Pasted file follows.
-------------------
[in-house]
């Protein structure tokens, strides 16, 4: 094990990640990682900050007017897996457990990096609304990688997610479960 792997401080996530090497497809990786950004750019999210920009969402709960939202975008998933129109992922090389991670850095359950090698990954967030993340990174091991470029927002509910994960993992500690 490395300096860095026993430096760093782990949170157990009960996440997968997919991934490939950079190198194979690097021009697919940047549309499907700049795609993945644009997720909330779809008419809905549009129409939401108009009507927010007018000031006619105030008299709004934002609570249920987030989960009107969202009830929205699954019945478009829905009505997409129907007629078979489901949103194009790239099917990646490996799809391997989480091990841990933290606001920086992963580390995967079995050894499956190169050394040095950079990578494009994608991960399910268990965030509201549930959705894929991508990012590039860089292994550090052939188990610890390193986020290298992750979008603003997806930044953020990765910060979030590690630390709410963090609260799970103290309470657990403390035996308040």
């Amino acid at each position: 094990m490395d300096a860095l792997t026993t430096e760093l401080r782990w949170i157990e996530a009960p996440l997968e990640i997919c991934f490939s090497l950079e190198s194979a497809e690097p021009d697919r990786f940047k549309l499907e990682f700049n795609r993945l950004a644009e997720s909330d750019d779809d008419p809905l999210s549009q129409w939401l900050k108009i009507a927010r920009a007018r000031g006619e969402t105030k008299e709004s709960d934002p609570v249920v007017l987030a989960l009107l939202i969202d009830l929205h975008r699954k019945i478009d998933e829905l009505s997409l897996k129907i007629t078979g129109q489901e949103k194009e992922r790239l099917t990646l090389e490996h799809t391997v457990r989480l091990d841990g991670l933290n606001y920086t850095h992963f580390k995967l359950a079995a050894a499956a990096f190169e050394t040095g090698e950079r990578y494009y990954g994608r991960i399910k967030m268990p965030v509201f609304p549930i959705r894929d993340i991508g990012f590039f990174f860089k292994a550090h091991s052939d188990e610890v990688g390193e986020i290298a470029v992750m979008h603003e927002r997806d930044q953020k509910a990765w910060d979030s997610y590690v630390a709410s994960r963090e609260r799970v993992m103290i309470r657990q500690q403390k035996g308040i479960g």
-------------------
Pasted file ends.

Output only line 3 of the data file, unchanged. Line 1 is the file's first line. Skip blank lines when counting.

């Amino acid at each position: 094990m490395d300096a860095l792997t026993t430096e760093l401080r782990w949170i157990e996530a009960p996440l997968e990640i997919c991934f490939s090497l950079e190198s194979a497809e690097p021009d697919r990786f940047k549309l499907e990682f700049n795609r993945l950004a644009e997720s909330d750019d779809d008419p809905l999210s549009q129409w939401l900050k108009i009507a927010r920009a007018r000031g006619e969402t105030k008299e709004s709960d934002p609570v249920v007017l987030a989960l009107l939202i969202d009830l929205h975008r699954k019945i478009d998933e829905l009505s997409l897996k129907i007629t078979g129109q489901e949103k194009e992922r790239l099917t990646l090389e490996h799809t391997v457990r989480l091990d841990g991670l933290n606001y920086t850095h992963f580390k995967l359950a079995a050894a499956a990096f190169e050394t040095g090698e950079r990578y494009y990954g994608r991960i399910k967030m268990p965030v509201f609304p549930i959705r894929d993340i991508g990012f590039f990174f860089k292994a550090h091991s052939d188990e610890v990688g390193e986020i290298a470029v992750m979008h603003e927002r997806d930044q953020k509910a990765w910060d979030s997610y590690v630390a709410s994960r963090e609260r799970v993992m103290i309470r657990q500690q403390k035996g308040i479960g």